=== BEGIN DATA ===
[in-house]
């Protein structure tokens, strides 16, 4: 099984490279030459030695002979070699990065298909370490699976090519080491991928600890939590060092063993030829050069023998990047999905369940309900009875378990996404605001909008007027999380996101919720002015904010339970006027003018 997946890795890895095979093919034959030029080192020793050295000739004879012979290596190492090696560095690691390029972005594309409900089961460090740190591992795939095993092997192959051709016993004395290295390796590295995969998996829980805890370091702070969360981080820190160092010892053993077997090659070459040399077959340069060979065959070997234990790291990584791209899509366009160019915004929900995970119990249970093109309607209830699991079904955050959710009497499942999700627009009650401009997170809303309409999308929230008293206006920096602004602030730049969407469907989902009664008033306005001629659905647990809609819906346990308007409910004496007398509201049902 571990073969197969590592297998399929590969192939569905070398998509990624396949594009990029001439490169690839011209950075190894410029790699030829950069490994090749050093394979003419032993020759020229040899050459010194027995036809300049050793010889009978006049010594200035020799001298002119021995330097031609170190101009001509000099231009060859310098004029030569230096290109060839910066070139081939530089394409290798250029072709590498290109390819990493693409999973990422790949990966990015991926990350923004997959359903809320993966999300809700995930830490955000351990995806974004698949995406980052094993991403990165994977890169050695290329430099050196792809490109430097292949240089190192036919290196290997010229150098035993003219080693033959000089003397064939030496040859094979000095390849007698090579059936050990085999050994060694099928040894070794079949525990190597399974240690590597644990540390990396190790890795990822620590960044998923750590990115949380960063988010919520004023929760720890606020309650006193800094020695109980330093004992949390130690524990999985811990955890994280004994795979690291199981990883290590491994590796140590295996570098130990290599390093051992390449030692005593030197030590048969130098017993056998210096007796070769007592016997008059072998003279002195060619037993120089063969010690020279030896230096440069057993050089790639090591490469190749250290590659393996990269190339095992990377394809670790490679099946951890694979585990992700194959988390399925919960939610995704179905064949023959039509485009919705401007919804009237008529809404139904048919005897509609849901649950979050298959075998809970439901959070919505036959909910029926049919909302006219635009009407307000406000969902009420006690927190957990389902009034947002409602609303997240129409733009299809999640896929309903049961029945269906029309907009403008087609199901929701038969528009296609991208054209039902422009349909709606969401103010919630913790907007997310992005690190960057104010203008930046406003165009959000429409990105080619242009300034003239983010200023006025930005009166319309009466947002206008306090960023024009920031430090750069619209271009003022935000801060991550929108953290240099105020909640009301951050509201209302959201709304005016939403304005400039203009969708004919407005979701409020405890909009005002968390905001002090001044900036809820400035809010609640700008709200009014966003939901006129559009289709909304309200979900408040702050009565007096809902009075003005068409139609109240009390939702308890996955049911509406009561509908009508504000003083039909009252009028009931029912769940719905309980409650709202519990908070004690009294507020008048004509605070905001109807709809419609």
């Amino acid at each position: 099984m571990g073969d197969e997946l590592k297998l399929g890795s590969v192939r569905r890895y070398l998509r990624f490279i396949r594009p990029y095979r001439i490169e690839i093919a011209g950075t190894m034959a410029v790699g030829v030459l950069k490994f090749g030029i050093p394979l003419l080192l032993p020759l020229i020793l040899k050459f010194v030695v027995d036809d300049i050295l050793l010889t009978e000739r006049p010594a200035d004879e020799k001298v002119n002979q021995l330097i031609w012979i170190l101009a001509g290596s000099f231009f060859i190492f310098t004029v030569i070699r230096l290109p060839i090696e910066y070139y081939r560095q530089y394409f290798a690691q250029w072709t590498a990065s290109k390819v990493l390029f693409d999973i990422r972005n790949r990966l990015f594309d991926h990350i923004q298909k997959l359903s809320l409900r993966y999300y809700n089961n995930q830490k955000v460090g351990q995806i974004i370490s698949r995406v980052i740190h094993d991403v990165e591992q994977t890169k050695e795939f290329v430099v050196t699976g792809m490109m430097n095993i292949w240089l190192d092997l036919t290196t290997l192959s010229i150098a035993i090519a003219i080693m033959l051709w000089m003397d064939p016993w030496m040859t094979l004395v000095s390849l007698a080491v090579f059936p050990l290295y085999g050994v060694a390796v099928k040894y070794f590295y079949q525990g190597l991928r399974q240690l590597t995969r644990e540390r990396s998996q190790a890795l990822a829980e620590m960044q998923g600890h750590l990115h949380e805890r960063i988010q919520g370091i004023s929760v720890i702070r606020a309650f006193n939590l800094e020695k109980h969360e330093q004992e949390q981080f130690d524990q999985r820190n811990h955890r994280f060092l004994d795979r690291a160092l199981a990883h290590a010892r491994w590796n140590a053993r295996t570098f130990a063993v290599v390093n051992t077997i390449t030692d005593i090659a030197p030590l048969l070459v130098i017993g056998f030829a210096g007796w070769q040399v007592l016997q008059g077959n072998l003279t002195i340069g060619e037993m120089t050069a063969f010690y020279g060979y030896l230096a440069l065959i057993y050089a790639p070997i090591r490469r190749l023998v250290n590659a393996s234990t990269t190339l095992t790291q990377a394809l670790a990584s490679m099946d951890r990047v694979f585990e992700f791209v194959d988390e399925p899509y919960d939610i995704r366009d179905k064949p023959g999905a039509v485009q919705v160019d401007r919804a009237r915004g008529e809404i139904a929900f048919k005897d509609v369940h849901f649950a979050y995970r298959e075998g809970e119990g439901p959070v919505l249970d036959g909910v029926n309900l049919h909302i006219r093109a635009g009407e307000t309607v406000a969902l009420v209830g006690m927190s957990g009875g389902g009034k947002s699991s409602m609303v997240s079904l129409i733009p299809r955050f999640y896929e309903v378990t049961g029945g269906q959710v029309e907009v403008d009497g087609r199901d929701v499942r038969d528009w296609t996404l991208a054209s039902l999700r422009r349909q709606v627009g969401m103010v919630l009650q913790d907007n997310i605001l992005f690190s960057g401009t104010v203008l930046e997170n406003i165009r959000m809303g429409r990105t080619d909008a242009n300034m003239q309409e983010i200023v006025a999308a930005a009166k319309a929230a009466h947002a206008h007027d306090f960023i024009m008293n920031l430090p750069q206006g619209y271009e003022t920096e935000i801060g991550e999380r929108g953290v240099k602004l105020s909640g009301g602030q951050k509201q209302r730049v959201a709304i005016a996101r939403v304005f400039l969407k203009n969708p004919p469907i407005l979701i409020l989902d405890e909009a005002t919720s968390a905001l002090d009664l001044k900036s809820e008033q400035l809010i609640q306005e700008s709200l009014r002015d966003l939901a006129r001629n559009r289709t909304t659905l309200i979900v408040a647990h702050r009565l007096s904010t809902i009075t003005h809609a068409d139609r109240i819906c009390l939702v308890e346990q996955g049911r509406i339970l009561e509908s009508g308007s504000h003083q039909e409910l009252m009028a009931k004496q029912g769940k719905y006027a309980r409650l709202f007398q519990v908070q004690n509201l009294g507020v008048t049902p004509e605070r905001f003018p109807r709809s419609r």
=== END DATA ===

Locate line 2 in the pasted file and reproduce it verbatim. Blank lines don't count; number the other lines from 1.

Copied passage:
């Protein structure tokens, strides 16, 4: 099984490279030459030695002979070699990065298909370490699976090519080491991928600890939590060092063993030829050069023998990047999905369940309900009875378990996404605001909008007027999380996101919720002015904010339970006027003018 997946890795890895095979093919034959030029080192020793050295000739004879012979290596190492090696560095690691390029972005594309409900089961460090740190591992795939095993092997192959051709016993004395290295390796590295995969998996829980805890370091702070969360981080820190160092010892053993077997090659070459040399077959340069060979065959070997234990790291990584791209899509366009160019915004929900995970119990249970093109309607209830699991079904955050959710009497499942999700627009009650401009997170809303309409999308929230008293206006920096602004602030730049969407469907989902009664008033306005001629659905647990809609819906346990308007409910004496007398509201049902 571990073969197969590592297998399929590969192939569905070398998509990624396949594009990029001439490169690839011209950075190894410029790699030829950069490994090749050093394979003419032993020759020229040899050459010194027995036809300049050793010889009978006049010594200035020799001298002119021995330097031609170190101009001509000099231009060859310098004029030569230096290109060839910066070139081939530089394409290798250029072709590498290109390819990493693409999973990422790949990966990015991926990350923004997959359903809320993966999300809700995930830490955000351990995806974004698949995406980052094993991403990165994977890169050695290329430099050196792809490109430097292949240089190192036919290196290997010229150098035993003219080693033959000089003397064939030496040859094979000095390849007698090579059936050990085999050994060694099928040894070794079949525990190597399974240690590597644990540390990396190790890795990822620590960044998923750590990115949380960063988010919520004023929760720890606020309650006193800094020695109980330093004992949390130690524990999985811990955890994280004994795979690291199981990883290590491994590796140590295996570098130990290599390093051992390449030692005593030197030590048969130098017993056998210096007796070769007592016997008059072998003279002195060619037993120089063969010690020279030896230096440069057993050089790639090591490469190749250290590659393996990269190339095992990377394809670790490679099946951890694979585990992700194959988390399925919960939610995704179905064949023959039509485009919705401007919804009237008529809404139904048919005897509609849901649950979050298959075998809970439901959070919505036959909910029926049919909302006219635009009407307000406000969902009420006690927190957990389902009034947002409602609303997240129409733009299809999640896929309903049961029945269906029309907009403008087609199901929701038969528009296609991208054209039902422009349909709606969401103010919630913790907007997310992005690190960057104010203008930046406003165009959000429409990105080619242009300034003239983010200023006025930005009166319309009466947002206008306090960023024009920031430090750069619209271009003022935000801060991550929108953290240099105020909640009301951050509201209302959201709304005016939403304005400039203009969708004919407005979701409020405890909009005002968390905001002090001044900036809820400035809010609640700008709200009014966003939901006129559009289709909304309200979900408040702050009565007096809902009075003005068409139609109240009390939702308890996955049911509406009561509908009508504000003083039909009252009028009931029912769940719905309980409650709202519990908070004690009294507020008048004509605070905001109807709809419609």